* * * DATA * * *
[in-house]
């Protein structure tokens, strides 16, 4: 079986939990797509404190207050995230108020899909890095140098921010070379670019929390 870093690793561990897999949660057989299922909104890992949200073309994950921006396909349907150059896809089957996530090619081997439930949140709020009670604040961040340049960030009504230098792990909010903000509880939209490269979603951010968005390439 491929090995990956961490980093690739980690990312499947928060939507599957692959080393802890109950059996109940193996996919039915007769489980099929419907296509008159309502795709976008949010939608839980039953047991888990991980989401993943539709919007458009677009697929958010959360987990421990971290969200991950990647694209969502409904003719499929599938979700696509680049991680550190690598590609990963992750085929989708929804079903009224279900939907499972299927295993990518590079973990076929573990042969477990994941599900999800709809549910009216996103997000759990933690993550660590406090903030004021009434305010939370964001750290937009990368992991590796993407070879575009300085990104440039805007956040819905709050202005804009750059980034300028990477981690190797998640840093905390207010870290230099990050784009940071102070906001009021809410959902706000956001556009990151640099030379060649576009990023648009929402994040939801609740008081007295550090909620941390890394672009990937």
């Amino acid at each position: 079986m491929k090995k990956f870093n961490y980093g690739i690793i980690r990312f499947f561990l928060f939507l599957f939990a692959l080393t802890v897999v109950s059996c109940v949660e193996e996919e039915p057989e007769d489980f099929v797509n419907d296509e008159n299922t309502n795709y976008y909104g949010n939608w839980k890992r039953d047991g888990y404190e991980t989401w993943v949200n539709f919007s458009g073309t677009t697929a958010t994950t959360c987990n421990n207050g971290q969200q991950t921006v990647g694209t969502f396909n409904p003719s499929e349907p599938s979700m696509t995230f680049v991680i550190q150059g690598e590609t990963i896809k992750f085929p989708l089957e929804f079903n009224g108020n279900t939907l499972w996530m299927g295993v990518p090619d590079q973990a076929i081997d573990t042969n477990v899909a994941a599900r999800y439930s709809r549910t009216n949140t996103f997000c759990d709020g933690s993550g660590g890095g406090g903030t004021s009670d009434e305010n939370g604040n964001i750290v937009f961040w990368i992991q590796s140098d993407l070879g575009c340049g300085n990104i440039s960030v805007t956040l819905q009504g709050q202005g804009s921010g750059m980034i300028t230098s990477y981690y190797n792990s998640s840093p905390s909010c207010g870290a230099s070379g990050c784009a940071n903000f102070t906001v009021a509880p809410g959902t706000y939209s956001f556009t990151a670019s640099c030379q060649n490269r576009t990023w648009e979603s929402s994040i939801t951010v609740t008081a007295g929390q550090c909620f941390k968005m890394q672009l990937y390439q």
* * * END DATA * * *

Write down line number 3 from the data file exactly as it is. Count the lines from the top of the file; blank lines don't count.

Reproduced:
């Amino acid at each position: 079986m491929k090995k990956f870093n961490y980093g690739i690793i980690r990312f499947f561990l928060f939507l599957f939990a692959l080393t802890v897999v109950s059996c109940v949660e193996e996919e039915p057989e007769d489980f099929v797509n419907d296509e008159n299922t309502n795709y976008y909104g949010n939608w839980k890992r039953d047991g888990y404190e991980t989401w993943v949200n539709f919007s458009g073309t677009t697929a958010t994950t959360c987990n421990n207050g971290q969200q991950t921006v990647g694209t969502f396909n409904p003719s499929e349907p599938s979700m696509t995230f680049v991680i550190q150059g690598e590609t990963i896809k992750f085929p989708l089957e929804f079903n009224g108020n279900t939907l499972w996530m299927g295993v990518p090619d590079q973990a076929i081997d573990t042969n477990v899909a994941a599900r999800y439930s709809r549910t009216n949140t996103f997000c759990d709020g933690s993550g660590g890095g406090g903030t004021s009670d009434e305010n939370g604040n964001i750290v937009f961040w990368i992991q590796s140098d993407l070879g575009c340049g300085n990104i440039s960030v805007t956040l819905q009504g709050q202005g804009s921010g750059m980034i300028t230098s990477y981690y190797n792990s998640s840093p905390s909010c207010g870290a230099s070379g990050c784009a940071n903000f102070t906001v009021a509880p809410g959902t706000y939209s956001f556009t990151a670019s640099c030379q060649n490269r576009t990023w648009e979603s929402s994040i939801t951010v609740t008081a007295g929390q550090c909620f941390k968005m890394q672009l990937y390439q």